The markets fell significantly lower on June 11 on fears of a second wave of COVID-19 infections. The Dow Jones Industrial Average was down over 6%, while the iShares S&P/TSX 60 Index ETF slumped 4% last Thursday. Second wave or not, investors need to brace for a market correction as several economic indicators point to a pullback.
The unemployment rates in Canada and the United States stand at multi-year highs of 13.7% and 13.3%, respectively. While lockdown measures are easing, consumer spending will remain subdued at least in 2020 and delay global economic recovery.
Warren Buffett, one of the world’s most renowned investors surprised stock market enthusiasts in April. Warren Buffett-owned Berkshire Hathaway did not go bargain hunting during the stock market crash that wiped away significant portfolio value.
Broader indexes such as the S&P 500 and the Dow Jones fell 36% from record highs in less than a month. However, Berkshire Hathaway’s cash balance rose from $128 billion at the end of 2019 to $137 billion in Q1 of 2020.
Does this mean that Warren Buffett expects another market crash in 2020?
One of Buffett’s favourite economic indicators is the market cap to GDP ratio. According to Warren Buffett, if this ratio is over 100%, it indicates that the markets are overvalued and vice versa. This is also known as the Warren Buffett indicator and can give investors insights into an increasingly volatile market.
The Warren Buffet indicator for Canada stood at 110% just before markets collapsed due to the financial crisis in 2008 before hitting a low of 56% at the market bottom. As of June 15, Canada’s stock market to GDP ratio stands at 109.64%. This figure is far higher at 145.3% for the U.S. markets.
This Warren Buffett-owned stock is up 110% since March
While the Warren Buffett indicator does not inspire confidence, it is almost impossible for investors to time the market. There is a chance that equity markets will not crash and remain range bound in the next year.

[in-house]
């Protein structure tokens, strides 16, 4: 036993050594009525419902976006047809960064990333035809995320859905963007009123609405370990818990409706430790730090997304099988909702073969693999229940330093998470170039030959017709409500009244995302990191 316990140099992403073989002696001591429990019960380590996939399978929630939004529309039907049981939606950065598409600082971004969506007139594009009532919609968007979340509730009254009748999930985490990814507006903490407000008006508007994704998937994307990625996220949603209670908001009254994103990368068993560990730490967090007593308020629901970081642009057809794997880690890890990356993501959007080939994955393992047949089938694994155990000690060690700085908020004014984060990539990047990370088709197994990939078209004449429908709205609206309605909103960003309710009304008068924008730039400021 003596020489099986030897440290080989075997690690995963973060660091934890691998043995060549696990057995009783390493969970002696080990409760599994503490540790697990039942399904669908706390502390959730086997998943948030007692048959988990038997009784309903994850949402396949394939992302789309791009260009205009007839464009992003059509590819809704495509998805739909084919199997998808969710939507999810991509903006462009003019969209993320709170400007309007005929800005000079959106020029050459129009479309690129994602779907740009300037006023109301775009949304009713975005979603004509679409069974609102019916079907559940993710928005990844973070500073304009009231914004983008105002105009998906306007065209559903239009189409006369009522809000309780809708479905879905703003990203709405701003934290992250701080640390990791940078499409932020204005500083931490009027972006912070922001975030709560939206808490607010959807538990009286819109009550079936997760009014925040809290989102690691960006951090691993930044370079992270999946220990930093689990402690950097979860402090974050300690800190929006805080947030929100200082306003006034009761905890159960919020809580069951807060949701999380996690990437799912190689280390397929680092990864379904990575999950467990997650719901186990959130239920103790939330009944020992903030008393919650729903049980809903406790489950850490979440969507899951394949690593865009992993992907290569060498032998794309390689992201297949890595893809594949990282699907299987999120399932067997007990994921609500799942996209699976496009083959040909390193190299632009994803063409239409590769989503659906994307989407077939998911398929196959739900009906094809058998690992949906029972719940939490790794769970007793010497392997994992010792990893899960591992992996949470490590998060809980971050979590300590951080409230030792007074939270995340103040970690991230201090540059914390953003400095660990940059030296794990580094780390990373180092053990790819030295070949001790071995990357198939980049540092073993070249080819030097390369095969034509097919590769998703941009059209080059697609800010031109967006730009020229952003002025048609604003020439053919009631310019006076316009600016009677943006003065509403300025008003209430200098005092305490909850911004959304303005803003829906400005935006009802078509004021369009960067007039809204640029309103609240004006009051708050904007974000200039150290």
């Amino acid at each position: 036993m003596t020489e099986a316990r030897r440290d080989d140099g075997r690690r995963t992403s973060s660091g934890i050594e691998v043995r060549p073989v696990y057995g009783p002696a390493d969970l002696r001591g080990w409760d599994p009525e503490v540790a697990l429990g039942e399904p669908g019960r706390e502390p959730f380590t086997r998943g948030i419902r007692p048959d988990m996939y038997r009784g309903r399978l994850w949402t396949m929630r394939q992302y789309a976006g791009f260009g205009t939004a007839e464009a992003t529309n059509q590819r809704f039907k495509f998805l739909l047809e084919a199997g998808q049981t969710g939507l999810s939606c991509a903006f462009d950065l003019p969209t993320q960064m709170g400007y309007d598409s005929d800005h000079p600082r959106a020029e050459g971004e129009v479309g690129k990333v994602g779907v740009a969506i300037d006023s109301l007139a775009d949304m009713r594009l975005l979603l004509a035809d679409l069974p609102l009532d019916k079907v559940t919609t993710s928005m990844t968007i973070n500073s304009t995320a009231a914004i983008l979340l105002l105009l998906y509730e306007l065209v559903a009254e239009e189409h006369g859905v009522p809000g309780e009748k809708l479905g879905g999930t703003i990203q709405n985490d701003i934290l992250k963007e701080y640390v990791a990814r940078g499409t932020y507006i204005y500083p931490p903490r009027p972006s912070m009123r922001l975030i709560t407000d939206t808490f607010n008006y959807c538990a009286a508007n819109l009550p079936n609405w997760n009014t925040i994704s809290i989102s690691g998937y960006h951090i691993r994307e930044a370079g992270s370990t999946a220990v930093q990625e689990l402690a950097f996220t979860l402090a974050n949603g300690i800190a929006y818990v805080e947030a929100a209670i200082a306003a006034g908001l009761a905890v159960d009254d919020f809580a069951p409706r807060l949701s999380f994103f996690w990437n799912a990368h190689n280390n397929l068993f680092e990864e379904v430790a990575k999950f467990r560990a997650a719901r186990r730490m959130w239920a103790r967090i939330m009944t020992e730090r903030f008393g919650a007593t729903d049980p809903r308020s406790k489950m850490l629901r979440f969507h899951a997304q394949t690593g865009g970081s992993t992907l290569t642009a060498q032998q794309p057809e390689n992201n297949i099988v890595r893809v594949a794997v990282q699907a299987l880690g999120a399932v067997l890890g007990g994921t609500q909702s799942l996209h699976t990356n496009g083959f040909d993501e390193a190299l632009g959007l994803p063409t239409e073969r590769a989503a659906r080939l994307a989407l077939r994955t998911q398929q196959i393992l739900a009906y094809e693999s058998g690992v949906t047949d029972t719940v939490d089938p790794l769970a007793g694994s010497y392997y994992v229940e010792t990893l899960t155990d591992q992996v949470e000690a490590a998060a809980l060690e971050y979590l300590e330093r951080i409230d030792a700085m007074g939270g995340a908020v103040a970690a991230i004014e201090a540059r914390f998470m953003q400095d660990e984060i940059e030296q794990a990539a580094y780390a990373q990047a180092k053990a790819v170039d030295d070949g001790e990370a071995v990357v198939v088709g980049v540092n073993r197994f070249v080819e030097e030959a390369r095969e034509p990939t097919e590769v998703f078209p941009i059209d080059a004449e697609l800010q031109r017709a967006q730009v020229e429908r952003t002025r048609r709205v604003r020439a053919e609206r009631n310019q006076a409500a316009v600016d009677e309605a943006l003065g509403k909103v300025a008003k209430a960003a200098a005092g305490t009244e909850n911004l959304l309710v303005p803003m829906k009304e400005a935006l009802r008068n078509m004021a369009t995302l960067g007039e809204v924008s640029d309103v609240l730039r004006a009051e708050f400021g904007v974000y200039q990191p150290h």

In this case, investors can look to add quality stocks to their portfolios. Warren Buffett has exposure to a couple of Canadian stocks. Berkshire Hathaway owns 8.4 million shares of Restaurant Brand International (TSX:QSR)(NYSE:QSR) worth US$474 million, indicating a 1.6% stake in the company.
We know the COVID-19 pandemic led to countrywide lockdowns, decimating restaurant stocks such as QSR. Shares prices of Canada’s top quick-service restaurant fell from $89 in February to a multi-year low of $36.5 in March. The stock has since rebounded to trade at its current price of $76.77.
QSR owns several well-known brands including Tim Hortons, Burger King, and Popeyes. The food giant is prepared for a post-pandemic world as fast-food restaurants generate a significant amount of sales from drive-throughs.
For long-term investors, QSR can be the ultimate growth stock given its expansion plans in China. It recently secured funding from China’s Tencent and is focused on growing its presence multi-fold in one of the fastest-growing emerging economies.
The stock also has a forward dividend yield of 3.8%, making it an attractive buy for income investors as well.
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The Motley Fool owns shares of and recommends Berkshire Hathaway (B shares) and Tencent Holdings. The Motley Fool recommends RESTAURANT BRANDS INTERNATIONAL INC and recommends the following options: long January 2021 $200 calls on Berkshire Hathaway (B shares), short January 2021 $200 puts on Berkshire Hathaway (B shares), and short June 2020 $205 calls on Berkshire Hathaway (B shares). Fool contributor Aditya Raghunath has no position in any of the stocks mentioned.